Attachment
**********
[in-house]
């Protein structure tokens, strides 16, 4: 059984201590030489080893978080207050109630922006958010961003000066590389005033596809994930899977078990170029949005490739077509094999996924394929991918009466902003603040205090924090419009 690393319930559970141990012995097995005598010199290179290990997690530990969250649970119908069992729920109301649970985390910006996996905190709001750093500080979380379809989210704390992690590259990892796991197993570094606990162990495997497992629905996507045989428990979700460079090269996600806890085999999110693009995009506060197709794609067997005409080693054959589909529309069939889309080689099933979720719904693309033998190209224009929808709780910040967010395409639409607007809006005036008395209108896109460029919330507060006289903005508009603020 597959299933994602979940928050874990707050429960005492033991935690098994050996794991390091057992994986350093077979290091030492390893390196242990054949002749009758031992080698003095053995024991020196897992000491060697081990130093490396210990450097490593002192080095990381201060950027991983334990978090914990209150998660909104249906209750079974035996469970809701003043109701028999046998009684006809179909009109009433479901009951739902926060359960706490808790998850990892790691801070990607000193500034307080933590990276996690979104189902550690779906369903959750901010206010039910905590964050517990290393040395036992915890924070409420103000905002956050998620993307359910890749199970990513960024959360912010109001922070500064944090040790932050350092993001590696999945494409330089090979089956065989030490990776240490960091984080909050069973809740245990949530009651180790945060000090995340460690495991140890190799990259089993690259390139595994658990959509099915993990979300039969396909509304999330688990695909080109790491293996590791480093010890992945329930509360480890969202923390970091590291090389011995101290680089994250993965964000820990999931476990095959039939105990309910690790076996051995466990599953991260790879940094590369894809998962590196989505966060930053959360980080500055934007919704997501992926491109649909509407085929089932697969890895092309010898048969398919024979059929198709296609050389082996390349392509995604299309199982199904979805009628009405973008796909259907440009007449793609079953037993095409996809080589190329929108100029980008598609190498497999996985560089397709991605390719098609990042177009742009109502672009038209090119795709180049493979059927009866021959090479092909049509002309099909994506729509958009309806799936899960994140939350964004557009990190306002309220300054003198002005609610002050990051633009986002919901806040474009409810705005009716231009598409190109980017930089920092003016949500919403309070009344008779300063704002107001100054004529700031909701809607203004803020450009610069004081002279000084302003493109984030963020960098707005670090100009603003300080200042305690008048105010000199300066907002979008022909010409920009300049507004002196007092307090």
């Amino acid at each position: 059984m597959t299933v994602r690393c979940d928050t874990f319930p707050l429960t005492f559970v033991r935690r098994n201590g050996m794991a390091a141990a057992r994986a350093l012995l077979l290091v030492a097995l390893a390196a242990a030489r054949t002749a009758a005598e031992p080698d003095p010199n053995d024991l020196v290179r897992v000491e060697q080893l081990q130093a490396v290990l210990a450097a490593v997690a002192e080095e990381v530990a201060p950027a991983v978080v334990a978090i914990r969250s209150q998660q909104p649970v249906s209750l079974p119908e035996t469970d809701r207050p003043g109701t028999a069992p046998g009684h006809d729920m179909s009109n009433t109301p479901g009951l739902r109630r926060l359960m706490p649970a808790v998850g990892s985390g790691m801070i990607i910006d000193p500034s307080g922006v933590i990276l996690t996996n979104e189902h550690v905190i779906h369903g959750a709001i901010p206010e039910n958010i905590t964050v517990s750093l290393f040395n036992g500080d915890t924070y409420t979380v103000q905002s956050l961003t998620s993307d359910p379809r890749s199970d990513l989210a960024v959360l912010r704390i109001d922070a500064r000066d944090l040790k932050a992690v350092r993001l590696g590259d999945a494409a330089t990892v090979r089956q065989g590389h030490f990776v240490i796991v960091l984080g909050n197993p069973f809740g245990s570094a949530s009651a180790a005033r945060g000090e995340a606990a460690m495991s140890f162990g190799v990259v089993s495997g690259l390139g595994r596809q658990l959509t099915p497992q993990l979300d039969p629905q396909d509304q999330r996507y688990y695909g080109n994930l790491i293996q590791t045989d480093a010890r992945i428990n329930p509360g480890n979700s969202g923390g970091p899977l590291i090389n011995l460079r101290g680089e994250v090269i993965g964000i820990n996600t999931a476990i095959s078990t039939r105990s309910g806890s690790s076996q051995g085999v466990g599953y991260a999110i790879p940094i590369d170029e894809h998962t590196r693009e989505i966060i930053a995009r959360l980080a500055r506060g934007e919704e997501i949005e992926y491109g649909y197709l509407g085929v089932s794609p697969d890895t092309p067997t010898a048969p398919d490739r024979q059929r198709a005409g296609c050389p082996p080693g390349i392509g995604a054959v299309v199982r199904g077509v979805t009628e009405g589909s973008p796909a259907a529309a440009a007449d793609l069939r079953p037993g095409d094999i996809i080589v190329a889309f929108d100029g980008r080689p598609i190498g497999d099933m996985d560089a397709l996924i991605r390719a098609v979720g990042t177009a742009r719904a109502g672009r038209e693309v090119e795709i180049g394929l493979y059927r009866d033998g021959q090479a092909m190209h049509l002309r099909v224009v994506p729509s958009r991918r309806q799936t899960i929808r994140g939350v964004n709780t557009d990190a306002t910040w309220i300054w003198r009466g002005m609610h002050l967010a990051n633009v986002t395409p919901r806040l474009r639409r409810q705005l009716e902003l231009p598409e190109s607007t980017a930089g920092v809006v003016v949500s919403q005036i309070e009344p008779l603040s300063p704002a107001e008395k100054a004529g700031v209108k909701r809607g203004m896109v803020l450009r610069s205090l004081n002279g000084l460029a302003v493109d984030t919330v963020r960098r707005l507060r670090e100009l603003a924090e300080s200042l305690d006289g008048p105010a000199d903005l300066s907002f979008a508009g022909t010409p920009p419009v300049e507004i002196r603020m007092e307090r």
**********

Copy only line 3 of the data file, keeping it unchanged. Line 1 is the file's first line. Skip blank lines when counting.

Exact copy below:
């Amino acid at each position: 059984m597959t299933v994602r690393c979940d928050t874990f319930p707050l429960t005492f559970v033991r935690r098994n201590g050996m794991a390091a141990a057992r994986a350093l012995l077979l290091v030492a097995l390893a390196a242990a030489r054949t002749a009758a005598e031992p080698d003095p010199n053995d024991l020196v290179r897992v000491e060697q080893l081990q130093a490396v290990l210990a450097a490593v997690a002192e080095e990381v530990a201060p950027a991983v978080v334990a978090i914990r969250s209150q998660q909104p649970v249906s209750l079974p119908e035996t469970d809701r207050p003043g109701t028999a069992p046998g009684h006809d729920m179909s009109n009433t109301p479901g009951l739902r109630r926060l359960m706490p649970a808790v998850g990892s985390g790691m801070i990607i910006d000193p500034s307080g922006v933590i990276l996690t996996n979104e189902h550690v905190i779906h369903g959750a709001i901010p206010e039910n958010i905590t964050v517990s750093l290393f040395n036992g500080d915890t924070y409420t979380v103000q905002s956050l961003t998620s993307d359910p379809r890749s199970d990513l989210a960024v959360l912010r704390i109001d922070a500064r000066d944090l040790k932050a992690v350092r993001l590696g590259d999945a494409a330089t990892v090979r089956q065989g590389h030490f990776v240490i796991v960091l984080g909050n197993p069973f809740g245990s570094a949530s009651a180790a005033r945060g000090e995340a606990a460690m495991s140890f162990g190799v990259v089993s495997g690259l390139g595994r596809q658990l959509t099915p497992q993990l979300d039969p629905q396909d509304q999330r996507y688990y695909g080109n994930l790491i293996q590791t045989d480093a010890r992945i428990n329930p509360g480890n979700s969202g923390g970091p899977l590291i090389n011995l460079r101290g680089e994250v090269i993965g964000i820990n996600t999931a476990i095959s078990t039939r105990s309910g806890s690790s076996q051995g085999v466990g599953y991260a999110i790879p940094i590369d170029e894809h998962t590196r693009e989505i966060i930053a995009r959360l980080a500055r506060g934007e919704e997501i949005e992926y491109g649909y197709l509407g085929v089932s794609p697969d890895t092309p067997t010898a048969p398919d490739r024979q059929r198709a005409g296609c050389p082996p080693g390349i392509g995604a054959v299309v199982r199904g077509v979805t009628e009405g589909s973008p796909a259907a529309a440009a007449d793609l069939r079953p037993g095409d094999i996809i080589v190329a889309f929108d100029g980008r080689p598609i190498g497999d099933m996985d560089a397709l996924i991605r390719a098609v979720g990042t177009a742009r719904a109502g672009r038209e693309v090119e795709i180049g394929l493979y059927r009866d033998g021959q090479a092909m190209h049509l002309r099909v224009v994506p729509s958009r991918r309806q799936t899960i929808r994140g939350v964004n709780t557009d990190a306002t910040w309220i300054w003198r009466g002005m609610h002050l967010a990051n633009v986002t395409p919901r806040l474009r639409r409810q705005l009716e902003l231009p598409e190109s607007t980017a930089g920092v809006v003016v949500s919403q005036i309070e009344p008779l603040s300063p704002a107001e008395k100054a004529g700031v209108k909701r809607g203004m896109v803020l450009r610069s205090l004081n002279g000084l460029a302003v493109d984030t919330v963020r960098r707005l507060r670090e100009l603003a924090e300080s200042l305690d006289g008048p105010a000199d903005l300066s907002f979008a508009g022909t010409p920009p419009v300049e507004i002196r603020m007092e307090r």